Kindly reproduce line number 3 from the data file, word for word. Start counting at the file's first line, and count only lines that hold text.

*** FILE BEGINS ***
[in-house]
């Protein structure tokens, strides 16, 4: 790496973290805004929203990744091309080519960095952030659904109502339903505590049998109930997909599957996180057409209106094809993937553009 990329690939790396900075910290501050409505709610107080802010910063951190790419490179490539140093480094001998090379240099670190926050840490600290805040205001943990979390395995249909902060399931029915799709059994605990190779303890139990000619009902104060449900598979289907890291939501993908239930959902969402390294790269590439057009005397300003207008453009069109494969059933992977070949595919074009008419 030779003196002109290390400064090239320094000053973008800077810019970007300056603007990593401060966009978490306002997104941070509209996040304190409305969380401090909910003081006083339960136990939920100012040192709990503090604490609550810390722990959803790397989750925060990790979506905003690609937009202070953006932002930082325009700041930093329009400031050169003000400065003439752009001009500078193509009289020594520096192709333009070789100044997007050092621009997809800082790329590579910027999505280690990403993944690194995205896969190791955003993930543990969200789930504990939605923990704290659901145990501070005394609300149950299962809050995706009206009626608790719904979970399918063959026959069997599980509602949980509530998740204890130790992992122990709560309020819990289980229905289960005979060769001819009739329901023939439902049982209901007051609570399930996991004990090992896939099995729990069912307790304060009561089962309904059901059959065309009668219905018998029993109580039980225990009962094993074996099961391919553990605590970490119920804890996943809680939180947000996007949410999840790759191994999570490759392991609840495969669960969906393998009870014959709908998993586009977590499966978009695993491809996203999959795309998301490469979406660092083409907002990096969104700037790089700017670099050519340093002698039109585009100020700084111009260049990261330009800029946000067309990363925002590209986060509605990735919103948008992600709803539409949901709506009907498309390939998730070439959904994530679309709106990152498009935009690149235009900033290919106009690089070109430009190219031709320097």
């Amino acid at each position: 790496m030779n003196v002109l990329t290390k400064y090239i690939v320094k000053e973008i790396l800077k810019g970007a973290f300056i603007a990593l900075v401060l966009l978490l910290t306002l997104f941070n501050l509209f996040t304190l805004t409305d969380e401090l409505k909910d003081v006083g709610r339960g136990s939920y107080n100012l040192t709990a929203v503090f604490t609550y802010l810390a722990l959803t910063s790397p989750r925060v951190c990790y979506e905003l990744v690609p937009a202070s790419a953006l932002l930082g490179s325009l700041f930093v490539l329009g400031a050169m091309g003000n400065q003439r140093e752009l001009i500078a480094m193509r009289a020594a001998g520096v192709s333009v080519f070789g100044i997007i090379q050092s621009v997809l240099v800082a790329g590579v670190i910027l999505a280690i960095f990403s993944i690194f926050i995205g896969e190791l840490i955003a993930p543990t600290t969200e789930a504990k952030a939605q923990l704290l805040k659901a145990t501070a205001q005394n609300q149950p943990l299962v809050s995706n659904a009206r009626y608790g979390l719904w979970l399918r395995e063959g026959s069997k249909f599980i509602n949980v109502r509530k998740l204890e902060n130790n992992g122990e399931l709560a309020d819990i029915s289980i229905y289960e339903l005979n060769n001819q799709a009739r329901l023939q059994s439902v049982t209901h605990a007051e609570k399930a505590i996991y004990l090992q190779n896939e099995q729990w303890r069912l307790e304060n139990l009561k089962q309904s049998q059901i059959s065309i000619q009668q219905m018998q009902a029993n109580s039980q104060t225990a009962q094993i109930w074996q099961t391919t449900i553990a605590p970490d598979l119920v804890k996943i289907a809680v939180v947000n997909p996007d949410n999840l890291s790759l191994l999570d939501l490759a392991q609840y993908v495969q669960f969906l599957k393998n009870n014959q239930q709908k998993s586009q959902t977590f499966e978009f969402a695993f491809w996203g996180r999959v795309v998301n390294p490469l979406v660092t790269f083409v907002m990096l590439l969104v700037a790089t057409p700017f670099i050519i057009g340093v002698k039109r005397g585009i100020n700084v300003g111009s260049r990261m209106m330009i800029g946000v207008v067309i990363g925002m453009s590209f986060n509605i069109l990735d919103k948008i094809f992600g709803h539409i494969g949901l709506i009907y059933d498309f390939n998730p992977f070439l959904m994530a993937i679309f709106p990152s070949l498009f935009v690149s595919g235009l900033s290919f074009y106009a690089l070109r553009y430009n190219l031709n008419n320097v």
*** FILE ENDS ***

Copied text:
């Amino acid at each position: 790496m030779n003196v002109l990329t290390k400064y090239i690939v320094k000053e973008i790396l800077k810019g970007a973290f300056i603007a990593l900075v401060l966009l978490l910290t306002l997104f941070n501050l509209f996040t304190l805004t409305d969380e401090l409505k909910d003081v006083g709610r339960g136990s939920y107080n100012l040192t709990a929203v503090f604490t609550y802010l810390a722990l959803t910063s790397p989750r925060v951190c990790y979506e905003l990744v690609p937009a202070s790419a953006l932002l930082g490179s325009l700041f930093v490539l329009g400031a050169m091309g003000n400065q003439r140093e752009l001009i500078a480094m193509r009289a020594a001998g520096v192709s333009v080519f070789g100044i997007i090379q050092s621009v997809l240099v800082a790329g590579v670190i910027l999505a280690i960095f990403s993944i690194f926050i995205g896969e190791l840490i955003a993930p543990t600290t969200e789930a504990k952030a939605q923990l704290l805040k659901a145990t501070a205001q005394n609300q149950p943990l299962v809050s995706n659904a009206r009626y608790g979390l719904w979970l399918r395995e063959g026959s069997k249909f599980i509602n949980v109502r509530k998740l204890e902060n130790n992992g122990e399931l709560a309020d819990i029915s289980i229905y289960e339903l005979n060769n001819q799709a009739r329901l023939q059994s439902v049982t209901h605990a007051e609570k399930a505590i996991y004990l090992q190779n896939e099995q729990w303890r069912l307790e304060n139990l009561k089962q309904s049998q059901i059959s065309i000619q009668q219905m018998q009902a029993n109580s039980q104060t225990a009962q094993i109930w074996q099961t391919t449900i553990a605590p970490d598979l119920v804890k996943i289907a809680v939180v947000n997909p996007d949410n999840l890291s790759l191994l999570d939501l490759a392991q609840y993908v495969q669960f969906l599957k393998n009870n014959q239930q709908k998993s586009q959902t977590f499966e978009f969402a695993f491809w996203g996180r999959v795309v998301n390294p490469l979406v660092t790269f083409v907002m990096l590439l969104v700037a790089t057409p700017f670099i050519i057009g340093v002698k039109r005397g585009i100020n700084v300003g111009s260049r990261m209106m330009i800029g946000v207008v067309i990363g925002m453009s590209f986060n509605i069109l990735d919103k948008i094809f992600g709803h539409i494969g949901l709506i009907y059933d498309f390939n998730p992977f070439l959904m994530a993937i679309f709106p990152s070949l498009f935009v690149s595919g235009l900033s290919f074009y106009a690089l070109r553009y430009n190219l031709n008419n320097v």